We also need to talk a bit about Ares, because as a villain, this is the most we see him or learn about him until the very end of the movie. In between, all we hear is Diana’s thoughts about him, many of which are mistaken. So this history lesson establishes that Ares is a son of Zeus, and he grew envious of Man so he sought to corrupt Zeus’s creation. So the gods themselves are far from perfect -- they have baser instincts like envy. And by the way, I was very happy to see that Allan Heinberg in writing this scene was actually careful to distinguish envy and jealousy, because so many people conflate those two emotions. Envy is the coveting of that which someone else has. Jealousy is the fear or anger at someone taking or encroaching in on something that you feel is yours. So if you desire your neighbor’s wife, that’s envy. If you fear that your wife and your neighbor are getting a bit too friendly, that’s jealousy. In the history lesson, Ares is called envious and mankind ends up being jealous after Ares corrupts them. Why was Ares envious? It must be because Mankind has something that Ares desired. I think the most likely thing is that Mankind had happiness and goodness and also the affections of Zeus, and Ares wanted those things, so he was envious. The corruption that Ares spurred is definitely akin to Satan or Lucifer, as we mentioned above, but the reason for the betrayal is a bit different. Lucifer’s main cause is often described as pride and a desire to usurp God. Ares’s main cause here is described as envy and a desire to corrupt Zeus’s creation, to undercut it and turn it into a failed experiment, so to speak.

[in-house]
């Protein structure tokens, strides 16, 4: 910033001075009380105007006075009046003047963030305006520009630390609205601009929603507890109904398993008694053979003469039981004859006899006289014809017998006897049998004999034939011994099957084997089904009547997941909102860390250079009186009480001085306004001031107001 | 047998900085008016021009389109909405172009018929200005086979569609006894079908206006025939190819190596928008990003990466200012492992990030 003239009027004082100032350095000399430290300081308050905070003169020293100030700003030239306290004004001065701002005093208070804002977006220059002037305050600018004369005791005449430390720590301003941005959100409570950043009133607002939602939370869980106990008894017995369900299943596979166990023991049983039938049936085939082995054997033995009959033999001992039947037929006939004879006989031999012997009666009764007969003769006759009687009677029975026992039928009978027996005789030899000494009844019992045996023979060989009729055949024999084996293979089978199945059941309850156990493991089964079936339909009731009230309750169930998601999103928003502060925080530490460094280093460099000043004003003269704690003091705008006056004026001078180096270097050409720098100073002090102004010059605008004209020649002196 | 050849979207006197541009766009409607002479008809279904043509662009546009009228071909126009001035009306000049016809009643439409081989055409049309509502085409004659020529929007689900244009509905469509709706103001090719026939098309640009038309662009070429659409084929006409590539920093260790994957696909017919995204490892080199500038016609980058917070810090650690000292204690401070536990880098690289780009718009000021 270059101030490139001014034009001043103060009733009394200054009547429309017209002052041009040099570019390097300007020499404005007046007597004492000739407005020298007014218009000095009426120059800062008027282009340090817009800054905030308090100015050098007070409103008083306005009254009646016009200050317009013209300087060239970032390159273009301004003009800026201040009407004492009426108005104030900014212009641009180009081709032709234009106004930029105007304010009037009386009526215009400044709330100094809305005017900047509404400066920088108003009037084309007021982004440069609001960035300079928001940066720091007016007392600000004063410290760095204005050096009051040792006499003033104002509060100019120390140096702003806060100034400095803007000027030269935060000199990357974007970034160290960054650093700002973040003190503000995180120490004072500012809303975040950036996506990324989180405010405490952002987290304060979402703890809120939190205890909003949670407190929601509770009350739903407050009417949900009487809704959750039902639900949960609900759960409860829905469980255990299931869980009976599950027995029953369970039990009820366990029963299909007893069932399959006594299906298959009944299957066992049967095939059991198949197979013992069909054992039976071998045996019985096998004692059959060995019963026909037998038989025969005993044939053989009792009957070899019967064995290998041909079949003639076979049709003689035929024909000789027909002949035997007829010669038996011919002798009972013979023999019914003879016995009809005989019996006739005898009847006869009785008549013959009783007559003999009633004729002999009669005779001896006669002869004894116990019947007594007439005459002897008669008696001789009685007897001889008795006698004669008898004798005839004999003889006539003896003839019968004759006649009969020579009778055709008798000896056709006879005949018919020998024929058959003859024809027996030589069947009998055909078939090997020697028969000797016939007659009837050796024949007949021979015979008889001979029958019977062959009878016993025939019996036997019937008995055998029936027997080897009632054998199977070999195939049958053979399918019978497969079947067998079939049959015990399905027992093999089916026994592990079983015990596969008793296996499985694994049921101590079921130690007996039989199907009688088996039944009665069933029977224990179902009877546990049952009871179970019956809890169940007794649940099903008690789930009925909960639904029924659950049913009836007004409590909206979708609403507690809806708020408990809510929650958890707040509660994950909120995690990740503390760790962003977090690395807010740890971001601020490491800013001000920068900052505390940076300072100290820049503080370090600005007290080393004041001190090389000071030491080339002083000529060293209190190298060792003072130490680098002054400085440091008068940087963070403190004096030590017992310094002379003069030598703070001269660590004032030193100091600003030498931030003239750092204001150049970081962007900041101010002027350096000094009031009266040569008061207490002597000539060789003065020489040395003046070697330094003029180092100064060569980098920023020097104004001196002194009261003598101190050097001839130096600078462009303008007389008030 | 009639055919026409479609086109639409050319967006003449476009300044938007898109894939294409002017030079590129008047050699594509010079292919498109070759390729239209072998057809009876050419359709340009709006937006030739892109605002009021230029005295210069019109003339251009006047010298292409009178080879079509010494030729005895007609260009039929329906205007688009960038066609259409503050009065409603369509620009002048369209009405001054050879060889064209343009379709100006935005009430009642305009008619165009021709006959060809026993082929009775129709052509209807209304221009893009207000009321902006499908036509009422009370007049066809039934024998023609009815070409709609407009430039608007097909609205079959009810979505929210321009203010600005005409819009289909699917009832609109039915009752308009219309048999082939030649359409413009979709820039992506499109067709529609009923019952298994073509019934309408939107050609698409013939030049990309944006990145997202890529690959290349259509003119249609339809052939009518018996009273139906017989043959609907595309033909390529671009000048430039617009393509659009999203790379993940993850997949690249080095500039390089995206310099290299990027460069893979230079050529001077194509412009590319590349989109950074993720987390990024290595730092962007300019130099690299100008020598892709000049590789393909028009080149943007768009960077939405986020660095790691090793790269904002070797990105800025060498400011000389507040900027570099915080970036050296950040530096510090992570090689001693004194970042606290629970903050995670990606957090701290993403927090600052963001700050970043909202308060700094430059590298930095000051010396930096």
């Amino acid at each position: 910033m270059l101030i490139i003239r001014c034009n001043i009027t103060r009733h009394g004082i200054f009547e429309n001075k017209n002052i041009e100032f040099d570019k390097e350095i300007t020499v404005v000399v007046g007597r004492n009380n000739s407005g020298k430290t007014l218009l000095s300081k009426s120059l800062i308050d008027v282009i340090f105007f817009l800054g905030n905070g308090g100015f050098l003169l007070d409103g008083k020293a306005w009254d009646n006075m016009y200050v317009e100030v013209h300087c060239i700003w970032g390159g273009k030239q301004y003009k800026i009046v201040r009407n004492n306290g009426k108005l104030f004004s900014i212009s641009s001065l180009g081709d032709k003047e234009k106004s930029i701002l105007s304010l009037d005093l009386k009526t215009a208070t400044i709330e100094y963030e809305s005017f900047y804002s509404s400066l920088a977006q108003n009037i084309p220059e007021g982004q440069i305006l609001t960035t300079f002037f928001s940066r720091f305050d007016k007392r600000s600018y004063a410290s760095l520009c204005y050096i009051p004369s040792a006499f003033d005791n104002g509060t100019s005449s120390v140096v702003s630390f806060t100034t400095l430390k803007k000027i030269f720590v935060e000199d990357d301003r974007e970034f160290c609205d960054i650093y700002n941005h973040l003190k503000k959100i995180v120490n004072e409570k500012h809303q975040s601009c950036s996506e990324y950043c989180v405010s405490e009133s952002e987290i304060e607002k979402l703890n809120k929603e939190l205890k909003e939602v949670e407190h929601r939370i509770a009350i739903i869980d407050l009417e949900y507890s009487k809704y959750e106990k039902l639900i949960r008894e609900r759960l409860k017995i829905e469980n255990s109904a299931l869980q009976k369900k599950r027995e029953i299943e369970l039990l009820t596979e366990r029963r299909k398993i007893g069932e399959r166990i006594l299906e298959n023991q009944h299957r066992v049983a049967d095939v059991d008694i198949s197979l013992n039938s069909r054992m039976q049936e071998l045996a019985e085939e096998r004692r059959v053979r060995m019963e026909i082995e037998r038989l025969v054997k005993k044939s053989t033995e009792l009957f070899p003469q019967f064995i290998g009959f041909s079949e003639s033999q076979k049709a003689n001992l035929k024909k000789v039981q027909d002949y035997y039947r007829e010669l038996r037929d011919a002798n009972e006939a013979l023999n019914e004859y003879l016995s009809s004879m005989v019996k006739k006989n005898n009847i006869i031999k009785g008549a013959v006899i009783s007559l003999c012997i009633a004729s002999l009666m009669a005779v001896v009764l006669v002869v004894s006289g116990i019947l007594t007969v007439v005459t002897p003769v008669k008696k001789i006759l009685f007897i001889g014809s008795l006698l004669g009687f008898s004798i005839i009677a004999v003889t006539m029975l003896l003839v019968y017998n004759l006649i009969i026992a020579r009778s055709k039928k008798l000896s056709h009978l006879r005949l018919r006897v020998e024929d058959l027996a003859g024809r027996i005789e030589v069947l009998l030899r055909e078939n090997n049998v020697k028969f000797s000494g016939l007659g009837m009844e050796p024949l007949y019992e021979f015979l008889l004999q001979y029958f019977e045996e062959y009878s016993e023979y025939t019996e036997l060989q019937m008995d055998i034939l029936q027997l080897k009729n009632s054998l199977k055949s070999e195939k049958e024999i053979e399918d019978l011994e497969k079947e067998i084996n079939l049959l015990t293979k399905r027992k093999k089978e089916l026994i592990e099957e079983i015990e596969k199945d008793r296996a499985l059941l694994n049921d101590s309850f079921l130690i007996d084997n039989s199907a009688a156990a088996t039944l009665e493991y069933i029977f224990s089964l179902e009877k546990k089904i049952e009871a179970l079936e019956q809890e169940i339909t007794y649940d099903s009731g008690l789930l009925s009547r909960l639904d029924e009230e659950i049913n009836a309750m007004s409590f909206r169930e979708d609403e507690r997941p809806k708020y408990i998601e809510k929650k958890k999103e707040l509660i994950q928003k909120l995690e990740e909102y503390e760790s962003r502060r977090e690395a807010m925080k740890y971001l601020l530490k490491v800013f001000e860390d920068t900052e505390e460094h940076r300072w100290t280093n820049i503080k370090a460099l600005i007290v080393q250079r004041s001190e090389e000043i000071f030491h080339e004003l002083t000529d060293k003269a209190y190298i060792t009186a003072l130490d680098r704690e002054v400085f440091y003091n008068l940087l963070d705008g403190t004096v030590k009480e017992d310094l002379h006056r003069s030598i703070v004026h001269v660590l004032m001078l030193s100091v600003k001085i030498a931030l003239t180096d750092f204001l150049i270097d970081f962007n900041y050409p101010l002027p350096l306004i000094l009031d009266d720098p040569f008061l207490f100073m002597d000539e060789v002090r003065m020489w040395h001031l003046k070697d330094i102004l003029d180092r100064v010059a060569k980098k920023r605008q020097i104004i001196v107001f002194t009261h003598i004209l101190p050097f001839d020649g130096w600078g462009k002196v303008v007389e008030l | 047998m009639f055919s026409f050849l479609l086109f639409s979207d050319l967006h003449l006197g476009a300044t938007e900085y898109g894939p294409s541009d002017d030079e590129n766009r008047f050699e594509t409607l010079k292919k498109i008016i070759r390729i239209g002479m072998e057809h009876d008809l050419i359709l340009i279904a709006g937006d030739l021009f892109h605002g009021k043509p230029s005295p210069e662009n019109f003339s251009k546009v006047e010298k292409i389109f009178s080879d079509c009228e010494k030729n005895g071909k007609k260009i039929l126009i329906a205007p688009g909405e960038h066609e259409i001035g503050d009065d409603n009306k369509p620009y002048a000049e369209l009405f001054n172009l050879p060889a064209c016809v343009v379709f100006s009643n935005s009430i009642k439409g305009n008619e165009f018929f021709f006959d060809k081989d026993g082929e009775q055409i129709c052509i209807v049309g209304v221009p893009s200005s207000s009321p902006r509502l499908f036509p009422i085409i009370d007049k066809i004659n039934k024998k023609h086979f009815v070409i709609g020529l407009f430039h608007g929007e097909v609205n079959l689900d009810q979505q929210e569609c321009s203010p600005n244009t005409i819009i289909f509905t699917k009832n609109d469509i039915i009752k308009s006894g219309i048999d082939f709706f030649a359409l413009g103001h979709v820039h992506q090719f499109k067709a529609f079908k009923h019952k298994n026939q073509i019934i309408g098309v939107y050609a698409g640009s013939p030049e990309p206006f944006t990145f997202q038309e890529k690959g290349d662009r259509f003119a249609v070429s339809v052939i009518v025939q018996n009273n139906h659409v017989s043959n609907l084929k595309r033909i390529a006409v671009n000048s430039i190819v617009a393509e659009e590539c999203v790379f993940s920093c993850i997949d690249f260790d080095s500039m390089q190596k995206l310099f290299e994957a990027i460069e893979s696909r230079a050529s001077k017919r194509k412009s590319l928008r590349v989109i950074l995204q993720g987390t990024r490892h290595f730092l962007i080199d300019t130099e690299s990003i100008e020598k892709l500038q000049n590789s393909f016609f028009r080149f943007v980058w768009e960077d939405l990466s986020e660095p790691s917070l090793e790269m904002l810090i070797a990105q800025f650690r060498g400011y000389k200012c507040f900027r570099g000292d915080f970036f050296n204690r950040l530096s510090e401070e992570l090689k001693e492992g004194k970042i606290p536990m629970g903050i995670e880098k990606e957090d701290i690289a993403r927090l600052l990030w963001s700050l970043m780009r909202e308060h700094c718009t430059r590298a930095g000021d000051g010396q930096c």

We also get to see Ares in this scene. Because it’s a stylized illustration, we don’t know if it truly represents his physical appearance, but it gives an initial impression, and the helmet does end up being very similar to what we’ll see at the end of the movie. In this painting, though, there is more color in the costume with some dark blues together with the grays, and also a hint of dark red, I believe. The blue is a connection to the comics, but at the end it ends up being mostly blacks and grays as he builds his suit out of the metal around him.